There are some predefined device variable codes.

244 is the percent range

245 is the loop current

246 is Primary Value (PV)

247 is Secondary Value (SV)

248 is Tertiary Value (TV)

249 is Quaternary Value (QV)


Every device must include these codes in addition to the manufacturer specific codes. (HCF_SPEC-99 section 8 page 39)


If you do not implement device variables, then in addition to the codes listed above you will also use Device Variable 0 for PV, 1 for SV, 2 for TV, and 3 for QV. (HCF_SPEC-127 section 6.20 page 23 )


If you implement device variables, then you will begin numbering your device variables at 0 and increment singly until you have numbered all variables. (HCF_SPEC-99 section 8 page 38)


Your response to command 0 will include the number of the last device variable supported (less than 239). For instance, if you support 0 to 4 as device variables, you will return 4 as the last code supported in byte 13 of command 0 response. The device will still respond to 245-249, but those are predefined and are not taken into account in the command 0 response.


All Device Variables are IEEE 754 Floating Point values.


NAN Values


IEEE 754 does not define the specific values for signaling and non-signaling NAN. The HART NAN is a signaling NAN used to represent when a floating point variable is unused. The result of a signaling NAN is that the value cannot propagate in the system. A signaling NAN should not be used to represent an error in a function. A non-signaling NAN is generated when a mathematical result is inconclusive or there is another issue in the calculation. The HART specification uses IEEE 754 as a base, but includes the NAN value for signaling NAN. The non-signaling NAN is a value that you will need to implement and is platform/compiler dependent.


HART defines a signaling NAN for unsupported variables. If you do not support a device variable, then the device variable Value must be set to 0x7FA00000; the device variable Status must be set to 0x30, (i.e., Status = "Bad" and Limit ="Constant"); the device variable Units Code must be set to 0xFA "Not Used"; and the Device Variable Classification must be set to 0x00, "Not Yet Classified".


An unsupported device variable returns the signaling HART NAN. If a device variable is supported in a device, it must not return the HART signaling NAN. Error must be indicated by another value.


The IEEE-754 spec states that a NAN as follows:

S111 1111 1X?? ???? ???? ???? ???? ????


Where S is the sign bit and X determines whether the value is a non-signaling NAN (X=1) or signaling NAN (X=0).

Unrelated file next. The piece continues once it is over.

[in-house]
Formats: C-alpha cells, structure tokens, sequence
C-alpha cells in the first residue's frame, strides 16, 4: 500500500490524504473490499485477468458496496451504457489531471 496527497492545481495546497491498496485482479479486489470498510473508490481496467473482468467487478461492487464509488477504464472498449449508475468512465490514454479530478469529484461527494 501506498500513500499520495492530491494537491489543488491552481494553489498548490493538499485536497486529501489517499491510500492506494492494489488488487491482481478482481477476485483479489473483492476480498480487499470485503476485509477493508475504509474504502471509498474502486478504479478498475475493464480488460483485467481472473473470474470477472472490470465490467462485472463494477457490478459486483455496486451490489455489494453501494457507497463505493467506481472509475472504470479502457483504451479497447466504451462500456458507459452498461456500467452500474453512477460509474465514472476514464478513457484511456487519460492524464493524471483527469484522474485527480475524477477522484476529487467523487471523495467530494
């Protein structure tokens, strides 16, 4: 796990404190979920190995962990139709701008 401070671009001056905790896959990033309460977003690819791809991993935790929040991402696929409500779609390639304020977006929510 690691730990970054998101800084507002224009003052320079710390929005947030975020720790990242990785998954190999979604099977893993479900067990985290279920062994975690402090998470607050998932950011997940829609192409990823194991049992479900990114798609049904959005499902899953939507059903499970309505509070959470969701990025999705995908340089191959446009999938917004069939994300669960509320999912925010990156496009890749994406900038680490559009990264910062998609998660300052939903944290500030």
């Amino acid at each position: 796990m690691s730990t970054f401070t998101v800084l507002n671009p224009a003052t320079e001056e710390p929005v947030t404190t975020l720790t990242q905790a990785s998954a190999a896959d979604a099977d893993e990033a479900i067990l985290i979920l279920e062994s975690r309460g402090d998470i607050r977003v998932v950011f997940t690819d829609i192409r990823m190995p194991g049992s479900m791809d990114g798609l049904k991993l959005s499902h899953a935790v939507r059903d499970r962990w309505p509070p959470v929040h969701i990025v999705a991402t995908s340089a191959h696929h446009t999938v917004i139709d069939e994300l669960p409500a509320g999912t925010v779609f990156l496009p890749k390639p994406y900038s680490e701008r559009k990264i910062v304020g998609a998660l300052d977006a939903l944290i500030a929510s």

In the HART signaling NAN, the value is 0x7FA00000 which has the following pattern

0111 1111 1010 0000 0000 0000 0000 0000

This value indicates a signaling NAN. The HART Signaling NAN is defined for specific use cases such as indicating Device Variables or Dynamic Variables are unsupported. The value is permanent. The use of the value requires specific unit codes, classification, and status.


One example from a DUT is the value 0x7FFFFFFF which has the following pattern

0111 1111 1111 1111 1111 1111 1111 1111

This value indicates a non-signaling NAN.


The FieldComm Group testcases treat the non-signaling NAN as a transient condition. The expectation is that the device can be configured to avoid reaching the non-signaling NAN.


The FieldComm Group will modify the test in a future release to better address the non-signaling NAN bit.



In the case of a simple temperature device with a single measurement point of temperature, if the device does not support device variables then the following will occur.


Request for device variable 0 will return temperature with the associated units. Request for device Variable 246 will return the same information. Device Variable 244 will return the percent range (temperature value scaled between upper and lower range value). Device Variable 245 will return the loop current (loop current between 4mA and 20mA that represents the percent range which in turn represents the temperature). Figure 10 from HCF_SPEC-99 explains the relationship.


For all other device variables, the device will return the HART NAN of 0x7FA00000 with the appropriate associated information.


The dynamic variable called “primary variable”, which is abbreviated “PV”, in this example is device variable 0. PV = DV0 in this example.


To change the units on the PV, use Command 44 Write Primary Variable Units. 

For more information on Dynamic and Device Variables, please refer HCF_SPEC-99 section 8.


Implementation of Commands 33, 53-55, and 79 is recommended:

  • Command 33 Read Device Variables
  • Command 52 Set Device Variable Zero
  • Command 53 Write Device Variable Units
  • Command 54 Read Device Variable Information
  • Command 55 Write Device Variable Damping Value
  • Command 56 Write Device Variable Transducer Serial No.
  • Command 79 Write Device Variable
Please refer HCF_SPEC-151 for more details about these commands.